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IBP Paradox for cot x integral

  1. Nov 19, 2011 #1
    Greetings! I hope this is the correct forum for my question (this is my first post, here).

    The problem statement

    Find: [itex]\displaystyle\int \cot x \ \mathrm{d}x[/itex]

    A Solution
    We can re-write this integral into a convenient form: [itex]\displaystyle\int \cot x \ \mathrm{d}x = \displaystyle\int \dfrac{\cos x}{\sin x} \ \mathrm{d}x[/itex]

    Now, let [itex]u=\sin x[/itex]. Then, [itex]du = \cos x \ \mathrm{d}x[/itex].

    The integral becomes: [itex]\displaystyle\int \dfrac {du}{u} \ \mathrm{d}x[/itex] and we integrate to get [itex]\ln |u|[/itex] (ignoring the constant of integration, for now -- reason: simplicity).

    We convert our result into a formula with respect to [itex]x[/itex]:
    [itex]\boxed{\ln |\sin x| + \mathcal{C}}[/itex]​

    My Question

    If we use Integration by Parts, however, with [itex]u=\dfrac{1}{\sin x}[/itex] and [itex]\mathrm{d}v = \cos x \ \mathrm{d}x[/itex] and
    [itex]\displaystyle\int u \ \mathrm{d}v = uv - \displaystyle\int v \ \mathrm{d}u,[/itex]​
    we get [itex]1=0[/itex]. I can show my solution, if needed. Why is this? (A friend of mine pointed this out to me)

    Thanks in advance! :)
     
  2. jcsd
  3. Nov 19, 2011 #2

    dynamicsolo

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    Homework Helper

    You get 1 = 0 only by rather slippery neglect of the arbitrary constant. The full integration-by-parts would have to read

    [tex]\int \frac{cos x dx}{sin x} = ( csc x )( sin x ) + \int (sin x) ( csc x cot x ) dx \mathbf{+ C } .[/tex]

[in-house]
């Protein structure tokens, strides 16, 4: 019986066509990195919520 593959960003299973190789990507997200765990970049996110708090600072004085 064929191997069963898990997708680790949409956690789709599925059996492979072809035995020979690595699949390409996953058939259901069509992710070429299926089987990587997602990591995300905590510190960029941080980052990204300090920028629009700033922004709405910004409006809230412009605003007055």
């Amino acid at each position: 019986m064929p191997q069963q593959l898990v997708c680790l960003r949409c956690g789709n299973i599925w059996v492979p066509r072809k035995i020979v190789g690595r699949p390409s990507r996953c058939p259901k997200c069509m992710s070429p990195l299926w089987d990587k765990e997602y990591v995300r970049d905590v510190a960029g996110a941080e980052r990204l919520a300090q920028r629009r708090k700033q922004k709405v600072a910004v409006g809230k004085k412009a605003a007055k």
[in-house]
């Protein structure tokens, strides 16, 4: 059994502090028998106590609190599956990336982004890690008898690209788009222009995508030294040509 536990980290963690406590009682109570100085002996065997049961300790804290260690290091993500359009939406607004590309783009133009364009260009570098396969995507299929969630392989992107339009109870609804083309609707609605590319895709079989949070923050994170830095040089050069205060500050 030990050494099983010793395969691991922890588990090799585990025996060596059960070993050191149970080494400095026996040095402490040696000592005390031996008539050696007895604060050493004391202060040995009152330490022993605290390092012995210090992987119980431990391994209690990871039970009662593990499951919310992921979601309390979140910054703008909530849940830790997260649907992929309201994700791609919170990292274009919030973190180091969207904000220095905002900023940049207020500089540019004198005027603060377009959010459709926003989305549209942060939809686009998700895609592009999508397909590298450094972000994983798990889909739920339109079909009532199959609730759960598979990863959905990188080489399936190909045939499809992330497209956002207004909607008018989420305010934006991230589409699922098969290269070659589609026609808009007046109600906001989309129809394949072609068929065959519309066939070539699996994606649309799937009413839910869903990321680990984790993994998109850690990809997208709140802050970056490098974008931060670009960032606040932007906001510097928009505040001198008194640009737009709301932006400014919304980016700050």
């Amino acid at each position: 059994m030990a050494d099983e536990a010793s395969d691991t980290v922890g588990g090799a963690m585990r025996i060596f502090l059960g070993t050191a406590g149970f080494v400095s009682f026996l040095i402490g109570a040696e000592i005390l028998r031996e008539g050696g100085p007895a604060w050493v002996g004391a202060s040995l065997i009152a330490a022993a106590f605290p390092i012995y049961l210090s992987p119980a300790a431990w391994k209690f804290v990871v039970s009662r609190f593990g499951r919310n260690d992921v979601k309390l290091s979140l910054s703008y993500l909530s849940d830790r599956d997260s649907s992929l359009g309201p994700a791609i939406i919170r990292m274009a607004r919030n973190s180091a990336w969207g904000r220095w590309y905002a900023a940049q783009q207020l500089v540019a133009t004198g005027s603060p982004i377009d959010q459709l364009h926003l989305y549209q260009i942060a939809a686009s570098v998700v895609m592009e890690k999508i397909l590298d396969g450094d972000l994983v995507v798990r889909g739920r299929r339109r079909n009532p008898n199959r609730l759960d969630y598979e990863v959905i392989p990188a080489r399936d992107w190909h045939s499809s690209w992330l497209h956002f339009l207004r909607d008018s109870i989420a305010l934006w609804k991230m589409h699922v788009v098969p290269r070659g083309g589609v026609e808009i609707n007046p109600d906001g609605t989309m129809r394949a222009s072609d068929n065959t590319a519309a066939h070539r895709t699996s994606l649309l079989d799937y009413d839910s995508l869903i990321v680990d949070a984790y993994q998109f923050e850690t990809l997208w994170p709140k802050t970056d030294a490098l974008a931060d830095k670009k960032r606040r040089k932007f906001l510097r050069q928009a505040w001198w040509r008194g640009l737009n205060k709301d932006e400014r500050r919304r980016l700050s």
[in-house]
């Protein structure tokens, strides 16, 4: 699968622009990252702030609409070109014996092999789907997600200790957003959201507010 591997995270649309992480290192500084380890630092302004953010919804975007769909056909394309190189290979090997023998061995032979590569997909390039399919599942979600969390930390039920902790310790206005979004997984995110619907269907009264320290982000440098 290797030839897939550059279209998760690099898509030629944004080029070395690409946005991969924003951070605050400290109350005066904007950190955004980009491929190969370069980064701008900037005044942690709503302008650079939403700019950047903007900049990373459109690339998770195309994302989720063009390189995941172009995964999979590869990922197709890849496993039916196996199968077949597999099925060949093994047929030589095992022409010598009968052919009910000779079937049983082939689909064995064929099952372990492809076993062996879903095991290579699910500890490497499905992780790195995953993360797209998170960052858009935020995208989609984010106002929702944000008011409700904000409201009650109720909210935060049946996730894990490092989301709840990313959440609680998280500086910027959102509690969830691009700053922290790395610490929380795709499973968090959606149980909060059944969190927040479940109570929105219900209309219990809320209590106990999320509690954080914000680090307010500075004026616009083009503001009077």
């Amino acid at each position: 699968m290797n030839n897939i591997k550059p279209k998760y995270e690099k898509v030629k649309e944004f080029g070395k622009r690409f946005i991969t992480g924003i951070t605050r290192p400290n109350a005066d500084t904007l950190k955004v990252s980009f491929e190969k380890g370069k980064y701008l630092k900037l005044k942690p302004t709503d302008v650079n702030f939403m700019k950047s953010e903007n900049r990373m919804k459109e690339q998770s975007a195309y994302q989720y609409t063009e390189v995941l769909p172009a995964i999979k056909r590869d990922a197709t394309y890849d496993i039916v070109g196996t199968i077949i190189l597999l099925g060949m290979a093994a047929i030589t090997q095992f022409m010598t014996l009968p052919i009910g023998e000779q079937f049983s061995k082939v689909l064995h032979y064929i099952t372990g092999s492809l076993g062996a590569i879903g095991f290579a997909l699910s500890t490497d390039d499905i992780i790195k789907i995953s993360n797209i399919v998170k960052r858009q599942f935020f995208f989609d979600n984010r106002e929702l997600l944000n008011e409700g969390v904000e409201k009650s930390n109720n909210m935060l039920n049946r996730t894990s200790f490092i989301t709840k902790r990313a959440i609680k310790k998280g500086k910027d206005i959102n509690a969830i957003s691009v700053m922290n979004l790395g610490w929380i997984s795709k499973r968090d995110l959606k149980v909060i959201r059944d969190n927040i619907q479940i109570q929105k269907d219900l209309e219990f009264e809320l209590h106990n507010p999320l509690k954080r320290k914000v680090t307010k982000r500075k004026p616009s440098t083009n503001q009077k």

Someone had a post a month or so back (I don't know if I can find it again quickly) where the paradox there also turned on making a "1" appear out of nowhere. What you learn about indefinite integration is that finite numbers don't count for much...

    That sounds facetious, but you do find that, for example, certain trigonometric-powers integrals can give one form of an anti-derivative using one technique of integration, and a different (but equivalent) form of the anti-derivative using another method. When you apply trig identities to show the equivalence of the two results, you find that they differ by a small number. But since both results are general anti-derivatives with arbitrary constants, the small number is actually irrelevant (in a sense, it shows the difference in "vertical shift" of the two anti-derivative functions). So the specified constant value can be made to appear or disappear, depending on the choice of anti-derivative. One could say that arbitrary constants of integration "swallow" numerical constants.
     
    Last edited: Nov 19, 2011
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